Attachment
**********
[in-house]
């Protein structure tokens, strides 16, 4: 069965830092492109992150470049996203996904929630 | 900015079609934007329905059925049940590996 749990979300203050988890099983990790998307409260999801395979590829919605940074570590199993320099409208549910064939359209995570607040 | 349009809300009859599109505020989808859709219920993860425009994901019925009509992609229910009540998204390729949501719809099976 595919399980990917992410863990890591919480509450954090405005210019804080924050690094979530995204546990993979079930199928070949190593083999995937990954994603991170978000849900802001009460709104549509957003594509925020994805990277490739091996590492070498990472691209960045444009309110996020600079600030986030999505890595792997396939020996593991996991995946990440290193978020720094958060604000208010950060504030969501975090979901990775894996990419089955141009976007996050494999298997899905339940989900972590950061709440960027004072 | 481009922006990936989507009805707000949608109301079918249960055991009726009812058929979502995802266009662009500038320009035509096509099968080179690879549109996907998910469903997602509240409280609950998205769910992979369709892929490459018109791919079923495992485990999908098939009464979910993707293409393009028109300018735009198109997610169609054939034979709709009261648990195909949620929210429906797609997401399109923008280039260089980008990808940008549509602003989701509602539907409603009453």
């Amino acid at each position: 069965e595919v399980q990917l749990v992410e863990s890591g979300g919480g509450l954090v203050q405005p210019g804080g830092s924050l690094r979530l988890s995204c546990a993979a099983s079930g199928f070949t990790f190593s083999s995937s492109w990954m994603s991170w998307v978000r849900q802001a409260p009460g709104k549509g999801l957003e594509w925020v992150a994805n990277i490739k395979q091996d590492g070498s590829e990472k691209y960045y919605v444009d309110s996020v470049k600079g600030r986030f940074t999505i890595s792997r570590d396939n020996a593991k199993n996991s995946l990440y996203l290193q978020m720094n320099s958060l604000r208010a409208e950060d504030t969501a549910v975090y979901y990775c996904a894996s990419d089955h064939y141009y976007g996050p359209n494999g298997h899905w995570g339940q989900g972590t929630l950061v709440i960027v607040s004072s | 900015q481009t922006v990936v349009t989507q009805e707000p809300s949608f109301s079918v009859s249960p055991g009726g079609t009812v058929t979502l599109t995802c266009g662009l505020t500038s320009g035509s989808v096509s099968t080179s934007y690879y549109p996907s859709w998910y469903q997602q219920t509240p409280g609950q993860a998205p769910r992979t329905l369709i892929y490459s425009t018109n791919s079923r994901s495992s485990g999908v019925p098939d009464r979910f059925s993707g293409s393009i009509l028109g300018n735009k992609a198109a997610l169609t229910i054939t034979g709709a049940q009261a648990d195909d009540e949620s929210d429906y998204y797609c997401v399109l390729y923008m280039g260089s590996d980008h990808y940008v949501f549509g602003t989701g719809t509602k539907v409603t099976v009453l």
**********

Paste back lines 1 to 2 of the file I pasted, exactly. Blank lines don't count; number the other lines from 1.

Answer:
[in-house]
């Protein structure tokens, strides 16, 4: 069965830092492109992150470049996203996904929630 | 900015079609934007329905059925049940590996 749990979300203050988890099983990790998307409260999801395979590829919605940074570590199993320099409208549910064939359209995570607040 | 349009809300009859599109505020989808859709219920993860425009994901019925009509992609229910009540998204390729949501719809099976 595919399980990917992410863990890591919480509450954090405005210019804080924050690094979530995204546990993979079930199928070949190593083999995937990954994603991170978000849900802001009460709104549509957003594509925020994805990277490739091996590492070498990472691209960045444009309110996020600079600030986030999505890595792997396939020996593991996991995946990440290193978020720094958060604000208010950060504030969501975090979901990775894996990419089955141009976007996050494999298997899905339940989900972590950061709440960027004072 | 481009922006990936989507009805707000949608109301079918249960055991009726009812058929979502995802266009662009500038320009035509096509099968080179690879549109996907998910469903997602509240409280609950998205769910992979369709892929490459018109791919079923495992485990999908098939009464979910993707293409393009028109300018735009198109997610169609054939034979709709009261648990195909949620929210429906797609997401399109923008280039260089980008990808940008549509602003989701509602539907409603009453």